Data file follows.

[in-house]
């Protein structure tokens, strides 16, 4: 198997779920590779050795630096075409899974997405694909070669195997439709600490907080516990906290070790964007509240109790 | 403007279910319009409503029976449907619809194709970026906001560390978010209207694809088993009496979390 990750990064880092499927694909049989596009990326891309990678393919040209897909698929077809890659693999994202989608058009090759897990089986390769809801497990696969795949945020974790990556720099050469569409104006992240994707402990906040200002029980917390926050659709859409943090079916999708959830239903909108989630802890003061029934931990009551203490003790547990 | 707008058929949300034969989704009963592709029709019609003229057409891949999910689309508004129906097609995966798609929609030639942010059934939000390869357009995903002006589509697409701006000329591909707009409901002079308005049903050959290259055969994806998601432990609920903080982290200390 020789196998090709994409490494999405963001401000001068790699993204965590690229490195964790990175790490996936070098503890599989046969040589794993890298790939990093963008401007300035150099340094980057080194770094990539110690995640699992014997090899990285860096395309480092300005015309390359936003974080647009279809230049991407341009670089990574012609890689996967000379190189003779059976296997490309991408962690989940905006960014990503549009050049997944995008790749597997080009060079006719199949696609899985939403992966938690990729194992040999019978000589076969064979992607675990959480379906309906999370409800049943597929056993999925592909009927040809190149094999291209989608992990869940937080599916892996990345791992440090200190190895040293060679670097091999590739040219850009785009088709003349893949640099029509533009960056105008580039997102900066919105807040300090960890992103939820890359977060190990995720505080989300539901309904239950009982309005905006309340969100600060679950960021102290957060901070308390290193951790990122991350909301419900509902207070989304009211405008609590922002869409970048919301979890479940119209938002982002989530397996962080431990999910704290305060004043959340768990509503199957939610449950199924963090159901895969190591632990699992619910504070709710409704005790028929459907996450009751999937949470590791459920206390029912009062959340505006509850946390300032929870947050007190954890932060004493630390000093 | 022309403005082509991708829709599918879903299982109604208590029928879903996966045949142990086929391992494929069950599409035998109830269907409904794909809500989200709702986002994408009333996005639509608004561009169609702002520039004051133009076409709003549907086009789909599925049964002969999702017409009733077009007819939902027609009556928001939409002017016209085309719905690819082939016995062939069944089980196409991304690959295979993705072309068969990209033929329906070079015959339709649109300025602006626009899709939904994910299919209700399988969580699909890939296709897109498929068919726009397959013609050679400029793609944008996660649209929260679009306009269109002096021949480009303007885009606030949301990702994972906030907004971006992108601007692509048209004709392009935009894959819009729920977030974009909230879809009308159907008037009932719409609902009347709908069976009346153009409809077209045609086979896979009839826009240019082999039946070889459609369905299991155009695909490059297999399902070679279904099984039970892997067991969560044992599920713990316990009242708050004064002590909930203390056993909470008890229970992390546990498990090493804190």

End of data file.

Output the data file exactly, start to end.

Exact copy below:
[in-house]
């Protein structure tokens, strides 16, 4: 198997779920590779050795630096075409899974997405694909070669195997439709600490907080516990906290070790964007509240109790 | 403007279910319009409503029976449907619809194709970026906001560390978010209207694809088993009496979390 990750990064880092499927694909049989596009990326891309990678393919040209897909698929077809890659693999994202989608058009090759897990089986390769809801497990696969795949945020974790990556720099050469569409104006992240994707402990906040200002029980917390926050659709859409943090079916999708959830239903909108989630802890003061029934931990009551203490003790547990 | 707008058929949300034969989704009963592709029709019609003229057409891949999910689309508004129906097609995966798609929609030639942010059934939000390869357009995903002006589509697409701006000329591909707009409901002079308005049903050959290259055969994806998601432990609920903080982290200390 020789196998090709994409490494999405963001401000001068790699993204965590690229490195964790990175790490996936070098503890599989046969040589794993890298790939990093963008401007300035150099340094980057080194770094990539110690995640699992014997090899990285860096395309480092300005015309390359936003974080647009279809230049991407341009670089990574012609890689996967000379190189003779059976296997490309991408962690989940905006960014990503549009050049997944995008790749597997080009060079006719199949696609899985939403992966938690990729194992040999019978000589076969064979992607675990959480379906309906999370409800049943597929056993999925592909009927040809190149094999291209989608992990869940937080599916892996990345791992440090200190190895040293060679670097091999590739040219850009785009088709003349893949640099029509533009960056105008580039997102900066919105807040300090960890992103939820890359977060190990995720505080989300539901309904239950009982309005905006309340969100600060679950960021102290957060901070308390290193951790990122991350909301419900509902207070989304009211405008609590922002869409970048919301979890479940119209938002982002989530397996962080431990999910704290305060004043959340768990509503199957939610449950199924963090159901895969190591632990699992619910504070709710409704005790028929459907996450009751999937949470590791459920206390029912009062959340505006509850946390300032929870947050007190954890932060004493630390000093 | 022309403005082509991708829709599918879903299982109604208590029928879903996966045949142990086929391992494929069950599409035998109830269907409904794909809500989200709702986002994408009333996005639509608004561009169609702002520039004051133009076409709003549907086009789909599925049964002969999702017409009733077009007819939902027609009556928001939409002017016209085309719905690819082939016995062939069944089980196409991304690959295979993705072309068969990209033929329906070079015959339709649109300025602006626009899709939904994910299919209700399988969580699909890939296709897109498929068919726009397959013609050679400029793609944008996660649209929260679009306009269109002096021949480009303007885009606030949301990702994972906030907004971006992108601007692509048209004709392009935009894959819009729920977030974009909230879809009308159907008037009932719409609902009347709908069976009346153009409809077209045609086979896979009839826009240019082999039946070889459609369905299991155009695909490059297999399902070679279904099984039970892997067991969560044992599920713990316990009242708050004064002590909930203390056993909470008890229970992390546990498990090493804190």